For the first position, there are three numbers you can choose (1, 2, or 3).

For the second position, there are two numbers you can choose (If you chose 1 for the first position, then you can choose 2 or 3).

For the third position, there is one number you can choose (If you choose 1, 2 for your first two numbers, then the last one must be 3).

After replacing the underscores with the number of elements we can put in each position, you’re left with the following:

In total, there are *3 * 2 * 1 = 6* ways to order the 3 elements, which agrees with what you found in the recursive case. For a general array of length *n*, the number of permutations is *n*(n-1)*(n-1)*…*2*1*. The shorthand for this is *n!*, or *n* factorial.

So to answer our original question, there are *n!* different permutations, so your space and runtime complexity will be at least proportional to *n!*, which grows very quickly (For a 15 element array, there are over a trillion ways to order them).

### 4. Write the pseudocode

Explaining your approach using pseudocode will force you to organize your thoughts above into a cohesive algorithm. As an added benefit, the interviewer will have an easier time understanding your approach, which means they can give you hints if you’re going down the wrong path.

At this point, you may realize that your algorithm doesn’t work, sending you back to the drawing board. And that’s OK. That’s what this step is designed to do. Writing your approach in English is cheap, but writing code is expensive. For one, if you write half of your code only to realize that it doesn’t work, you’re screwed. Ideally, you want to do as much problem solving as possible before writing code; it’s easier to change approaches when you don’t have a piece of broken code staring back at you.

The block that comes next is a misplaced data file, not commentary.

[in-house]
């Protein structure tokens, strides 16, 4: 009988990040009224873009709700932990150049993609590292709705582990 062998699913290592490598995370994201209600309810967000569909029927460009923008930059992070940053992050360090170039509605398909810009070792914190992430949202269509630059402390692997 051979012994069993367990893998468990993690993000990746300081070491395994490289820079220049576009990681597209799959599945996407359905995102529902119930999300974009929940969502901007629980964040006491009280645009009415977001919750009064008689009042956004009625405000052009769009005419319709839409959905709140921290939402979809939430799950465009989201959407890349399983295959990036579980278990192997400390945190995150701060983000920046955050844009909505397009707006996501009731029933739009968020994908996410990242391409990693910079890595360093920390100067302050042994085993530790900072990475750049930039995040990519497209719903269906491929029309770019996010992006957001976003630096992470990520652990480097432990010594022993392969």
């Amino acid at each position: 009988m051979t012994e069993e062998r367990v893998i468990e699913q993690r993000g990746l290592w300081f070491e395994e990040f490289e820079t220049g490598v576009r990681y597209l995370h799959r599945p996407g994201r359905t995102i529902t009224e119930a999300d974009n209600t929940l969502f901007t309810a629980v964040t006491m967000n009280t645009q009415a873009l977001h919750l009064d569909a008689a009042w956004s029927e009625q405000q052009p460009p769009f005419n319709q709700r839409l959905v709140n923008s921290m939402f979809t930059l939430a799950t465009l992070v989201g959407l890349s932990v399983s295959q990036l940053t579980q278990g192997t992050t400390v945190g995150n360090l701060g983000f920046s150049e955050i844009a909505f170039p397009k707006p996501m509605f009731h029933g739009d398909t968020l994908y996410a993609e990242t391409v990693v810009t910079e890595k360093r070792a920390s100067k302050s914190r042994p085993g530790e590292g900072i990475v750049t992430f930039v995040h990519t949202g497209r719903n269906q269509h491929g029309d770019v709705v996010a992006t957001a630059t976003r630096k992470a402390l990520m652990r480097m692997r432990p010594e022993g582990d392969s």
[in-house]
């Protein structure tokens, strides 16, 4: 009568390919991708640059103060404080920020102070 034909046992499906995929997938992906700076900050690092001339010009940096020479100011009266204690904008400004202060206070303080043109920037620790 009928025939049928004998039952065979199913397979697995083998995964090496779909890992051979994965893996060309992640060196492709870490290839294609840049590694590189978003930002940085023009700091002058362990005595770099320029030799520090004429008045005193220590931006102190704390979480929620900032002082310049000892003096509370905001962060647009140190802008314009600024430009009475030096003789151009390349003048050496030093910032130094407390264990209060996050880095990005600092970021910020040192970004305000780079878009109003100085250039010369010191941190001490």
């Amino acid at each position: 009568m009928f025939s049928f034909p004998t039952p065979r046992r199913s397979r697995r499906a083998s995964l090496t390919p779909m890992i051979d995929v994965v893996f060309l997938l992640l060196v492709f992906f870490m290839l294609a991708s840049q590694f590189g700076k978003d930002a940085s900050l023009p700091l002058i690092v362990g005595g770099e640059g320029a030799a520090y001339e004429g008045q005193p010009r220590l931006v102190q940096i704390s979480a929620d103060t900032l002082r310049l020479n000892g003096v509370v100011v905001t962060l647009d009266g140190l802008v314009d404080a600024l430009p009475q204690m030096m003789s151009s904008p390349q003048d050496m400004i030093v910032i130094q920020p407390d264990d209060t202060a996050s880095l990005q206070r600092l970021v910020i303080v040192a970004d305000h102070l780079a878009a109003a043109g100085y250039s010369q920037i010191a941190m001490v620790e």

Take a moment to think about how you would write a step by step approach to solving this problem (without using code!). My pseudocode is below:

- Base case: If the array length is zero or one, then return an array containing only that list
- Recursive case:
- Take the last element out of the passed in array
- Generate all permutations for the array (which now has one fewer element)
- For each permutation, add the last element to each possible position to create a new permutation. Then add it to the list of permutations

### 5. Write the code

By the time you get to this point, you already finished the hardest part of the problem, which is figuring out the approach. The remainder is a matter of translating your approach into code.

Java solution

private static List<List<Integer>> generate_permutations(List<Integer> A) { List<List<Integer>> permutations = new ArrayList<>(); if (A.size() <= 1) { permutations.add(A); return permutations; } Integer first = A.get(A.size() - 1); List<Integer> remaining = A.subList(1); List<List<Integer>> result = generate_permutations(remaining); for (int i = 0; i < permutations.size(); i++) { for (int j = 0; j < A.size() j++) { List<Integer> copy = new ArrayList<>(permutations.get(i)); copy.insert(j, first); permutations.add(copy); } } }

Python solution

def generate_permutations(A): if len(A) <= 1: return [A] first = A[-1] result = generate_permutations(A[:-1]) permutations = [] for p in result: for i in range(len(A)): left = p[:i] right = p[i:] permutations.append(left + [first] + right) return permutations

## You’ve made it to the end of the guide!

Congrats! In this guide, you’ve learned a step-by-step approach to conquering recursion problems in interviews.

To recap, here are the steps to solving a recursion problem:

- Solve the base case by thinking of the simplest examples you can solve
- Solve the recursive case, either by using a top-down or bottom-up approach
- Analyze the runtime and space complexity
- Write the pseudocode
- Write the code

As you practice solving recursion problems, you’ll inevitably run into difficulties or get stuck. Here’s my advice to you:

**Problem solving is messy**and it won’t ever look as easy as it does in this post. Sometimes you’ll have to jump back and forth between steps.**Separate problem solving from writing code.**The worst thing you can do when you don’t know how to solve a problem is start writing code. Making an upfront investment in solving the problem will save you critical minutes in an interview.**Always work through examples by hand.**I don’t care if you’re the second coming of software engineering interview Jesus. Just do it.

# Your next challenge

- Solve one recursion problem this week using your guide. Let me know how it goes! Send an email to reggylong@gmail.com telling me what problem you solved.